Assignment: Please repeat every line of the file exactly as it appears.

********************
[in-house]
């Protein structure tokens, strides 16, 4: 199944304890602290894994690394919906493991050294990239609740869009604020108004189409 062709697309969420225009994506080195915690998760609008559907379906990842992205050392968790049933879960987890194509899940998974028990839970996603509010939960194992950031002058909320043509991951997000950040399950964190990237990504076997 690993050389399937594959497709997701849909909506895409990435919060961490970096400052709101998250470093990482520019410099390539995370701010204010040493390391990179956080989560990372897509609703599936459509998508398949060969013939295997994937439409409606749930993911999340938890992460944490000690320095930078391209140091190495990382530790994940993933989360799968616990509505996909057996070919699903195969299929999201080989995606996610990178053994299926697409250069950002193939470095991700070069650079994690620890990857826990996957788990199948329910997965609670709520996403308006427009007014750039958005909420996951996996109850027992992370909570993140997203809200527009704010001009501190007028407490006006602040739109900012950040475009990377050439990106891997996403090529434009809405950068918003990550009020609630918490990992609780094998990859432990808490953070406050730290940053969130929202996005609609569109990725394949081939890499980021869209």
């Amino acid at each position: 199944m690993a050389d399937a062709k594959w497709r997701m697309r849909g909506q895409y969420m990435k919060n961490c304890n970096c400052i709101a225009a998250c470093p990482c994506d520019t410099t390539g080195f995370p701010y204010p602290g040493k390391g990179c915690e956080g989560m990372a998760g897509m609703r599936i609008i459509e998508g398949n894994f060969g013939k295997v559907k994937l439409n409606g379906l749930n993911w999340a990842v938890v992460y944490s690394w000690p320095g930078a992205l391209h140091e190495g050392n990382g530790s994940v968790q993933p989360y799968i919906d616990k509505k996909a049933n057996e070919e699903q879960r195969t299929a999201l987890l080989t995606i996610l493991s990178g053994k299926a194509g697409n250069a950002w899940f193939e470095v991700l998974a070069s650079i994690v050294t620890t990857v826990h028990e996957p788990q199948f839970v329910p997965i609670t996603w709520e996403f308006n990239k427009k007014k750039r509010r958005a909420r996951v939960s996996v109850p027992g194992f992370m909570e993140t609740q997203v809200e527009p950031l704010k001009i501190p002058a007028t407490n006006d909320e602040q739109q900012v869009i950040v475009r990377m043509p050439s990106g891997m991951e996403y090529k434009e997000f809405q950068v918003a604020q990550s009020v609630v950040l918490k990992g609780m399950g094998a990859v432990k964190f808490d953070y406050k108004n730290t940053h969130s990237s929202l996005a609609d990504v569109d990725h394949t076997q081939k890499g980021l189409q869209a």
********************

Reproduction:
[in-house]
């Protein structure tokens, strides 16, 4: 199944304890602290894994690394919906493991050294990239609740869009604020108004189409 062709697309969420225009994506080195915690998760609008559907379906990842992205050392968790049933879960987890194509899940998974028990839970996603509010939960194992950031002058909320043509991951997000950040399950964190990237990504076997 690993050389399937594959497709997701849909909506895409990435919060961490970096400052709101998250470093990482520019410099390539995370701010204010040493390391990179956080989560990372897509609703599936459509998508398949060969013939295997994937439409409606749930993911999340938890992460944490000690320095930078391209140091190495990382530790994940993933989360799968616990509505996909057996070919699903195969299929999201080989995606996610990178053994299926697409250069950002193939470095991700070069650079994690620890990857826990996957788990199948329910997965609670709520996403308006427009007014750039958005909420996951996996109850027992992370909570993140997203809200527009704010001009501190007028407490006006602040739109900012950040475009990377050439990106891997996403090529434009809405950068918003990550009020609630918490990992609780094998990859432990808490953070406050730290940053969130929202996005609609569109990725394949081939890499980021869209």
């Amino acid at each position: 199944m690993a050389d399937a062709k594959w497709r997701m697309r849909g909506q895409y969420m990435k919060n961490c304890n970096c400052i709101a225009a998250c470093p990482c994506d520019t410099t390539g080195f995370p701010y204010p602290g040493k390391g990179c915690e956080g989560m990372a998760g897509m609703r599936i609008i459509e998508g398949n894994f060969g013939k295997v559907k994937l439409n409606g379906l749930n993911w999340a990842v938890v992460y944490s690394w000690p320095g930078a992205l391209h140091e190495g050392n990382g530790s994940v968790q993933p989360y799968i919906d616990k509505k996909a049933n057996e070919e699903q879960r195969t299929a999201l987890l080989t995606i996610l493991s990178g053994k299926a194509g697409n250069a950002w899940f193939e470095v991700l998974a070069s650079i994690v050294t620890t990857v826990h028990e996957p788990q199948f839970v329910p997965i609670t996603w709520e996403f308006n990239k427009k007014k750039r509010r958005a909420r996951v939960s996996v109850p027992g194992f992370m909570e993140t609740q997203v809200e527009p950031l704010k001009i501190p002058a007028t407490n006006d909320e602040q739109q900012v869009i950040v475009r990377m043509p050439s990106g891997m991951e996403y090529k434009e997000f809405q950068v918003a604020q990550s009020v609630v950040l918490k990992g609780m399950g094998a990859v432990k964190f808490d953070y406050k108004n730290t940053h969130s990237s929202l996005a609609d990504v569109d990725h394949t076997q081939k890499g980021l189409q869209a």